Yahoo Finance markets reporter Alexandra Semenova outlines the rate at which private equity firms are acquiring public companies with lowered market values in 2022, and how Senate Democrats are approaching the carried interest loophole.
SEANA SMITH: All right. Well, it certainly has been a tough start to the year, first half of the year, for the market. S&P year-to-date, look at that, off just over 13%. Well, as this year's bear market washout sent valuations tumbling, private equity is buying up public companies at a frenzied pace. We want to bring in Yahoo Finance's Alexandra Semenova has the story for us. And Alexandra, when you take a look at what P is doing, obviously, some of these valuations of the companies are very attractive and they're not wasting any time.
ALEXANDRA SEMENOVA: Yeah, Seana, private equity firms are just pouncing at opportunities in public markets as they trade at lower prices following the stock market route that we experienced this year. In the first six months of 2022, private equity buyout firms announced or closed roughly $110 billion in take private deals of public companies. By comparison, that figure reached a record $181 billion last year. So already on pace to well exceed that record. And this comes, of course, amid a historic sell-off in equity markets, particularly in technology, which saw the lion's share of these deals.
Private equity firms also have a ton of dry powder to deploy. This is the money that has been allocated by investors but not yet put out. And what better time than now than to spend it on companies that are trading at a discount.
RACHELLE AKUFFO: Alexandra, I want to ask you about this carried interest loophole. We saw a lot of discussion in this new inflation deal that came out. But what do we need to know about this carried interest loophole?
ALEXANDRA SEMENOVA: Well, Senate Majority Leader Chuck Schumer and Senator Joe Manchin agreed on fiscal legislation last week that, among other things, targets carried interest, which Democrats have been trying to target for 15 years now. So current tax rules allow a share of investment managers incomes, if held more than three years, to be classified as a capital gain, which is taxed at 20% rather than the top 37% rate on ordinary salary. So obviously, critics of this rule have argued that it allows wealthy Americans to defer their tax payments or pay lower taxes while proponents of the rule, obviously, the private equity industry, have said that it encourages investment and it kind of serves as an investment incentive.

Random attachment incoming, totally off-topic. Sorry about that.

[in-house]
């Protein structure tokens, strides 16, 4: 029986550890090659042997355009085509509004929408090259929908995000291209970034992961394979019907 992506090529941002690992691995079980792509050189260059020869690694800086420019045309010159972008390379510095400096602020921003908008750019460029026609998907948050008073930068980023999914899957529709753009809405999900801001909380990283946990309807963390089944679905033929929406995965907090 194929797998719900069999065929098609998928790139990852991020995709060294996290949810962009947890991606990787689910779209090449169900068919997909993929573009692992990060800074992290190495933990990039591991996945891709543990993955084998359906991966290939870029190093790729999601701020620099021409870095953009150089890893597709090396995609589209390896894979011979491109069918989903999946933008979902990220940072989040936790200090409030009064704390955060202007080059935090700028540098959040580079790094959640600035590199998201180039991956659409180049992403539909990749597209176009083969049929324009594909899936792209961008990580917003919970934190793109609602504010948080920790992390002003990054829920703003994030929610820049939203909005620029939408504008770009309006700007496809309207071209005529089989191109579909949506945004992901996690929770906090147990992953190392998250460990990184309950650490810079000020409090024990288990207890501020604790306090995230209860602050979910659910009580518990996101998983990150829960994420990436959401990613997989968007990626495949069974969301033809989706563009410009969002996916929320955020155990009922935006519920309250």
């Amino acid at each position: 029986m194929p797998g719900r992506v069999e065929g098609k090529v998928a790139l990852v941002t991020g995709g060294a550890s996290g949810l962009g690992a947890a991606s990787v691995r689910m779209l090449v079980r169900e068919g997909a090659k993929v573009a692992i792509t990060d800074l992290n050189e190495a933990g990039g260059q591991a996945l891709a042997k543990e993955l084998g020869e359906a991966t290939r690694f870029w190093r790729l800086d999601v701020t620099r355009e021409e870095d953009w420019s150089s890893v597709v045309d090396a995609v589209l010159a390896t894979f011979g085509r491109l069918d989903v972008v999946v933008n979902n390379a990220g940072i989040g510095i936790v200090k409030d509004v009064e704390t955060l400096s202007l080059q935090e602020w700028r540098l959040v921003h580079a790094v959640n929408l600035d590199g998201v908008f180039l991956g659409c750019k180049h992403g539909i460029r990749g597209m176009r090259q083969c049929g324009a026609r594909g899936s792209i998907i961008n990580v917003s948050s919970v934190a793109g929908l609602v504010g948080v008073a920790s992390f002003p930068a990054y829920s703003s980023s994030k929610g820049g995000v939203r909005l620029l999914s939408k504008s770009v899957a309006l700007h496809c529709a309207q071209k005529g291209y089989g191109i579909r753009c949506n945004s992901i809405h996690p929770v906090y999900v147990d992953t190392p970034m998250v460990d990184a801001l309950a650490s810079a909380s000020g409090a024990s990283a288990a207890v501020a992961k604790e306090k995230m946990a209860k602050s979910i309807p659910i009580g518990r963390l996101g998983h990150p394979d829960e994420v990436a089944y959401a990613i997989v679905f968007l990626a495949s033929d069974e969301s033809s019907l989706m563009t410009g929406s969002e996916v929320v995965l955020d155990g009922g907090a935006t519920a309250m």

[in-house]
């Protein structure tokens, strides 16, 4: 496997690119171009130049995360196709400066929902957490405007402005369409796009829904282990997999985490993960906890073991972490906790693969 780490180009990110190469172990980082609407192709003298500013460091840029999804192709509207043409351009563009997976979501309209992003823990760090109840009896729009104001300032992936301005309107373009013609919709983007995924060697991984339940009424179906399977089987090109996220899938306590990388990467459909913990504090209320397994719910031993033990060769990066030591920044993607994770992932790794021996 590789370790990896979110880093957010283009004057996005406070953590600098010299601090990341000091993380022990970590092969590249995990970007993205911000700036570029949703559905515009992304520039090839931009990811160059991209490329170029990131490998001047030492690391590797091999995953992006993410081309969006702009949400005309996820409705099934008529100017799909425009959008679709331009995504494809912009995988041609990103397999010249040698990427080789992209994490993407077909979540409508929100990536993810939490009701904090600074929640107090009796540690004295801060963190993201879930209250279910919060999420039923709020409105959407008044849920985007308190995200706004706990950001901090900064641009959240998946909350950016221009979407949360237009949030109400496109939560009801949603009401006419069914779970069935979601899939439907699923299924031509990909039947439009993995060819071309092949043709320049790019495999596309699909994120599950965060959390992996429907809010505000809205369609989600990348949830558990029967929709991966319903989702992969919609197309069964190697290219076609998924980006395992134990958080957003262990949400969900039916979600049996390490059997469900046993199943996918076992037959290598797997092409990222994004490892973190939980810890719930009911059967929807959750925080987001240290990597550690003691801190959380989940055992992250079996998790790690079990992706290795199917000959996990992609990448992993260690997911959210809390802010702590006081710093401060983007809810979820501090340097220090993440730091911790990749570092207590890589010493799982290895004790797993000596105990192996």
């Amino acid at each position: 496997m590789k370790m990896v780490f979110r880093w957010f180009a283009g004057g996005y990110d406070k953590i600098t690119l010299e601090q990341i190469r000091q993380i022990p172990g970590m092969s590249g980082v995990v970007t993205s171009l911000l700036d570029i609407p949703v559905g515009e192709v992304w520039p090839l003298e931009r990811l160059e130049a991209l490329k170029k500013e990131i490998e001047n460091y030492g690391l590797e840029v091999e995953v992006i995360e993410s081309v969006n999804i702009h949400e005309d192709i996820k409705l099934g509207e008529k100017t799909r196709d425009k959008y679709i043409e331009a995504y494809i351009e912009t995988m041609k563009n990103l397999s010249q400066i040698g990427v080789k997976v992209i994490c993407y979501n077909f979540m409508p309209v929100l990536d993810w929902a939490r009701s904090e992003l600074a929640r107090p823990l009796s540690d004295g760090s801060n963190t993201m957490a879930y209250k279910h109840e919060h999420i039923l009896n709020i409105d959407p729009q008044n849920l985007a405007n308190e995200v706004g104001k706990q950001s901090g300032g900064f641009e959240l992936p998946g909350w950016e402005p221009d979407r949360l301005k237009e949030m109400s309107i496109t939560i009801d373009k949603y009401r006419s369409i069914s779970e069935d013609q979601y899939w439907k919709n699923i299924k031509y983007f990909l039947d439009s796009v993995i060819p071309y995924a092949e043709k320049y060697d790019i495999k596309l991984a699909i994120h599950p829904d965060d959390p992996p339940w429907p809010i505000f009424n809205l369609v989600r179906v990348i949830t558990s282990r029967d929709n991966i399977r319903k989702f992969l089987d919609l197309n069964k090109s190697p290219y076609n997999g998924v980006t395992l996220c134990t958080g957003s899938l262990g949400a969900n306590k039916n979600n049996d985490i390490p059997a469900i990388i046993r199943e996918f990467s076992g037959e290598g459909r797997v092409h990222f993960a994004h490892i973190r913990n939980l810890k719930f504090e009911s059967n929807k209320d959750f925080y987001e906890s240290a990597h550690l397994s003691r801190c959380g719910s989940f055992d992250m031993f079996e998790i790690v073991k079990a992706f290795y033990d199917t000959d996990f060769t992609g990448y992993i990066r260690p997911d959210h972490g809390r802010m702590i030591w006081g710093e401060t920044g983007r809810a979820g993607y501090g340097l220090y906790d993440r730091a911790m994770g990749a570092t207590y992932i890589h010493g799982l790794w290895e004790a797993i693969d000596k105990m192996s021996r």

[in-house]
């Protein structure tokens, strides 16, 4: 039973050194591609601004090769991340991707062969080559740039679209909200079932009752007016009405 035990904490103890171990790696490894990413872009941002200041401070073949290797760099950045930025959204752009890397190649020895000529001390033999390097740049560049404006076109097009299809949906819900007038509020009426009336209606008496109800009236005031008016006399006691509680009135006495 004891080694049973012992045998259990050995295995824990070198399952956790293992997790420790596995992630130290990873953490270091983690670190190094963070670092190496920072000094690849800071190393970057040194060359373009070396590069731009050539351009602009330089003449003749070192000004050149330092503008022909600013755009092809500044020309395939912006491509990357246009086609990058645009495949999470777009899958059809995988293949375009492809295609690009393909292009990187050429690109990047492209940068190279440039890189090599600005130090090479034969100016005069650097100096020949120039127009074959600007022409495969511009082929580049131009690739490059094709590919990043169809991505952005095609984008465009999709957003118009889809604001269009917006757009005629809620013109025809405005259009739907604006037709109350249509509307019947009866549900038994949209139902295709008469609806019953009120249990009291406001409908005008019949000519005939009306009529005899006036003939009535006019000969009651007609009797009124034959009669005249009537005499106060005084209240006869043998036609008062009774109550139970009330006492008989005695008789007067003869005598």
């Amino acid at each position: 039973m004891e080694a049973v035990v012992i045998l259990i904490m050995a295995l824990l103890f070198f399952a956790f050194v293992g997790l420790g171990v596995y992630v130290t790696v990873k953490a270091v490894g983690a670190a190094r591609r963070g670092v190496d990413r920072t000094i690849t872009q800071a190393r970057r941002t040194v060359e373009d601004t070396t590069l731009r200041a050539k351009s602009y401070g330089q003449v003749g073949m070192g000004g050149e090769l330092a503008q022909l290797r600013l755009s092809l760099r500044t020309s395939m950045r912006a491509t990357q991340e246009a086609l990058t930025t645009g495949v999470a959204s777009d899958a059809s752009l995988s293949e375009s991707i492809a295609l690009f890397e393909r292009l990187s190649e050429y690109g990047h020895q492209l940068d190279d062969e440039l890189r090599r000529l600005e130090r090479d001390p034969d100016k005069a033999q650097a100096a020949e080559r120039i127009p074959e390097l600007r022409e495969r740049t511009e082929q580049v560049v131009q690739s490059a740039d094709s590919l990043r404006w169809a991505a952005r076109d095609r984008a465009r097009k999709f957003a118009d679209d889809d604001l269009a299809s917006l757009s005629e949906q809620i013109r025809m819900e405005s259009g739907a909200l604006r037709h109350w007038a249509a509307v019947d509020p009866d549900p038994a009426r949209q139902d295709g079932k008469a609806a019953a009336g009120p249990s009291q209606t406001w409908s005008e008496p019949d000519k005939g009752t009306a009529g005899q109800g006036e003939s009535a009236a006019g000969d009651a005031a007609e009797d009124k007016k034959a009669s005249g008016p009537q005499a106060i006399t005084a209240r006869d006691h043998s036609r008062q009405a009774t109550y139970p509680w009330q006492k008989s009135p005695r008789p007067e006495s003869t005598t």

DAVE BRIGGS: And in this legislation, they're not doing away with the carried interest loophole, they are tweaking it a little bit. It will still exist, although, even what they have in there is infuriating both private equity managers and hedge fund managers, with one very notable exception, right?
ALEXANDRA SEMENOVA: Yeah. I mean, Senate Democrats may have found an unlikely ally in hedge fund billionaire Bill Ackman, which is a sentence I never thought that I would say. But you know, he's someone who has obviously greatly benefited from this rule. And he actually took to Twitter last week to say that it is a stain on the tax code, it's an embarrassment, and must end now. So very sharp language there from Bill Ackman looking to see that rule do away with.
DAVE BRIGGS: We've discussed this for years and years, and every time there's tax reform, it doesn't get done. And I can't imagine it ever will. A lot more discussion here to be had. Alexandra Semenova, great stuff.
ALEXANDRA SEMENOVA: Thanks, guys.
DAVE BRIGGS: Thank you.